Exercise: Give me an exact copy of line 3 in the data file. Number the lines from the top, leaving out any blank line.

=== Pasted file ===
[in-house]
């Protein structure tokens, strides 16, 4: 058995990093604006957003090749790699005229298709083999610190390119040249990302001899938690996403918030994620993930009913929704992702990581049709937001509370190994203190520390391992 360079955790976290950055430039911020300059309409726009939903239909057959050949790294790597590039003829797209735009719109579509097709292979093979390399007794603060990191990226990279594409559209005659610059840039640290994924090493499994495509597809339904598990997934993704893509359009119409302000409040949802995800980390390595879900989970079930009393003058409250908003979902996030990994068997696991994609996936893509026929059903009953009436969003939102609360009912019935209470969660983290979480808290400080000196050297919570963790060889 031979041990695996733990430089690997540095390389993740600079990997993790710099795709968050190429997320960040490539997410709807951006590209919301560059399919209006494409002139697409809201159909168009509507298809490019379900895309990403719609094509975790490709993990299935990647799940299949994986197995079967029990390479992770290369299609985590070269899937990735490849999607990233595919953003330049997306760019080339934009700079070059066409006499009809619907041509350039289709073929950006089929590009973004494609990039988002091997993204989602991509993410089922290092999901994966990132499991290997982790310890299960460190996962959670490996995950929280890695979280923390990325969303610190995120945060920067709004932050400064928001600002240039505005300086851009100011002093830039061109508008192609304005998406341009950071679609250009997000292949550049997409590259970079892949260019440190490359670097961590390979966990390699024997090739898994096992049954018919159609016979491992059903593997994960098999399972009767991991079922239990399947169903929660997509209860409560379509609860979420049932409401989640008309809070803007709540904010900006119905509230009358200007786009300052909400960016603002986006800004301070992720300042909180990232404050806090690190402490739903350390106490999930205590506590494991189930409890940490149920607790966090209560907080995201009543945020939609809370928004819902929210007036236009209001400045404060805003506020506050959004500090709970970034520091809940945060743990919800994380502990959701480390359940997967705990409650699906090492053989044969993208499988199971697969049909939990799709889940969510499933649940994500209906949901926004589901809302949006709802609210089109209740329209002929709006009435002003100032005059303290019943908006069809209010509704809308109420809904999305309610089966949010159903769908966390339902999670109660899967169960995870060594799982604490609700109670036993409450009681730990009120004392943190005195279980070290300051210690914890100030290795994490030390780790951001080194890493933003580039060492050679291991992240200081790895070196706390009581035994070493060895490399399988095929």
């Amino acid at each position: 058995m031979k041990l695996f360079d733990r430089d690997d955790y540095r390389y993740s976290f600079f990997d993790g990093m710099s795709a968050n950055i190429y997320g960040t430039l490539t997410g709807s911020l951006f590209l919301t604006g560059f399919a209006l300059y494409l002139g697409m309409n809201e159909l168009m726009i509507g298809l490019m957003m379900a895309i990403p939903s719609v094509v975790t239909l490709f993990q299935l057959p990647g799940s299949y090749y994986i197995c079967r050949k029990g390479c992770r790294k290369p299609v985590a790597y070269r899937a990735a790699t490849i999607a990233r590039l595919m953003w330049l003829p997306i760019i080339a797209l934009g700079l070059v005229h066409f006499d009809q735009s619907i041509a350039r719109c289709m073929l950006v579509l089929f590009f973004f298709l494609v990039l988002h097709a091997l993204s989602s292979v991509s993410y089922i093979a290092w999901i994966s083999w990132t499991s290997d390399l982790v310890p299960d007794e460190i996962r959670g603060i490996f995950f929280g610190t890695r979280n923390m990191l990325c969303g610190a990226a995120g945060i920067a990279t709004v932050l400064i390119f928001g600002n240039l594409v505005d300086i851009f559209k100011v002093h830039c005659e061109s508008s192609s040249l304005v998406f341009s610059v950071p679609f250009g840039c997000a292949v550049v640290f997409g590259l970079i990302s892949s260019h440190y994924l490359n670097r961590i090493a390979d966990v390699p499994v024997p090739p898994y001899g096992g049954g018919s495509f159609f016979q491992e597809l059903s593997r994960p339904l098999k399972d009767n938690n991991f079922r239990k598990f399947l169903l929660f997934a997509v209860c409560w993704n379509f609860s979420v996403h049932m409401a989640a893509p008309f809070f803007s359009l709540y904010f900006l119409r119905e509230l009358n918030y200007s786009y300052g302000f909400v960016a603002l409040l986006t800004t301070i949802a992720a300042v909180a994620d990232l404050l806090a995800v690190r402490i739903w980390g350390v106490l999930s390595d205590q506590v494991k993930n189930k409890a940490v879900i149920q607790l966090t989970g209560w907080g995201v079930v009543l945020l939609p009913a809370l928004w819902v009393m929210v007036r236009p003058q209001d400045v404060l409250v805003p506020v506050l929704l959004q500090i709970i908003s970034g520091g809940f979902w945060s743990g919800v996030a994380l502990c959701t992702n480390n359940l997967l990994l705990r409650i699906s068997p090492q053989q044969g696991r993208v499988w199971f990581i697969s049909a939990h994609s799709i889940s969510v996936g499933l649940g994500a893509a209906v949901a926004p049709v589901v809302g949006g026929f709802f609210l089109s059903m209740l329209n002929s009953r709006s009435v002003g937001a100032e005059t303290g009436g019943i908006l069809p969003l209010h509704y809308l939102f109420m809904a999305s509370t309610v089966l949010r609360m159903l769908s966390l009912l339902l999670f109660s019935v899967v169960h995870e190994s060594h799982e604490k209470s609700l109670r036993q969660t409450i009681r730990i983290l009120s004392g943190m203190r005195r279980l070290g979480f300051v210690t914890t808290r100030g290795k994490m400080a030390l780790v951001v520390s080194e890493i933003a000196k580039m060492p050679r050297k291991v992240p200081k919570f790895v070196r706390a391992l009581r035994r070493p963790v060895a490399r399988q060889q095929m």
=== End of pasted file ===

């Amino acid at each position: 058995m031979k041990l695996f360079d733990r430089d690997d955790y540095r390389y993740s976290f600079f990997d993790g990093m710099s795709a968050n950055i190429y997320g960040t430039l490539t997410g709807s911020l951006f590209l919301t604006g560059f399919a209006l300059y494409l002139g697409m309409n809201e159909l168009m726009i509507g298809l490019m957003m379900a895309i990403p939903s719609v094509v975790t239909l490709f993990q299935l057959p990647g799940s299949y090749y994986i197995c079967r050949k029990g390479c992770r790294k290369p299609v985590a790597y070269r899937a990735a790699t490849i999607a990233r590039l595919m953003w330049l003829p997306i760019i080339a797209l934009g700079l070059v005229h066409f006499d009809q735009s619907i041509a350039r719109c289709m073929l950006v579509l089929f590009f973004f298709l494609v990039l988002h097709a091997l993204s989602s292979v991509s993410y089922i093979a290092w999901i994966s083999w990132t499991s290997d390399l982790v310890p299960d007794e460190i996962r959670g603060i490996f995950f929280g610190t890695r979280n923390m990191l990325c969303g610190a990226a995120g945060i920067a990279t709004v932050l400064i390119f928001g600002n240039l594409v505005d300086i851009f559209k100011v002093h830039c005659e061109s508008s192609s040249l304005v998406f341009s610059v950071p679609f250009g840039c997000a292949v550049v640290f997409g590259l970079i990302s892949s260019h440190y994924l490359n670097r961590i090493a390979d966990v390699p499994v024997p090739p898994y001899g096992g049954g018919s495509f159609f016979q491992e597809l059903s593997r994960p339904l098999k399972d009767n938690n991991f079922r239990k598990f399947l169903l929660f997934a997509v209860c409560w993704n379509f609860s979420v996403h049932m409401a989640a893509p008309f809070f803007s359009l709540y904010f900006l119409r119905e509230l009358n918030y200007s786009y300052g302000f909400v960016a603002l409040l986006t800004t301070i949802a992720a300042v909180a994620d990232l404050l806090a995800v690190r402490i739903w980390g350390v106490l999930s390595d205590q506590v494991k993930n189930k409890a940490v879900i149920q607790l966090t989970g209560w907080g995201v079930v009543l945020l939609p009913a809370l928004w819902v009393m929210v007036r236009p003058q209001d400045v404060l409250v805003p506020v506050l929704l959004q500090i709970i908003s970034g520091g809940f979902w945060s743990g919800v996030a994380l502990c959701t992702n480390n359940l997967l990994l705990r409650i699906s068997p090492q053989q044969g696991r993208v499988w199971f990581i697969s049909a939990h994609s799709i889940s969510v996936g499933l649940g994500a893509a209906v949901a926004p049709v589901v809302g949006g026929f709802f609210l089109s059903m209740l329209n002929s009953r709006s009435v002003g937001a100032e005059t303290g009436g019943i908006l069809p969003l209010h509704y809308l939102f109420m809904a999305s509370t309610v089966l949010r609360m159903l769908s966390l009912l339902l999670f109660s019935v899967v169960h995870e190994s060594h799982e604490k209470s609700l109670r036993q969660t409450i009681r730990i983290l009120s004392g943190m203190r005195r279980l070290g979480f300051v210690t914890t808290r100030g290795k994490m400080a030390l780790v951001v520390s080194e890493i933003a000196k580039m060492p050679r050297k291991v992240p200081k919570f790895v070196r706390a391992l009581r035994r070493p963790v060895a490399r399988q060889q095929m």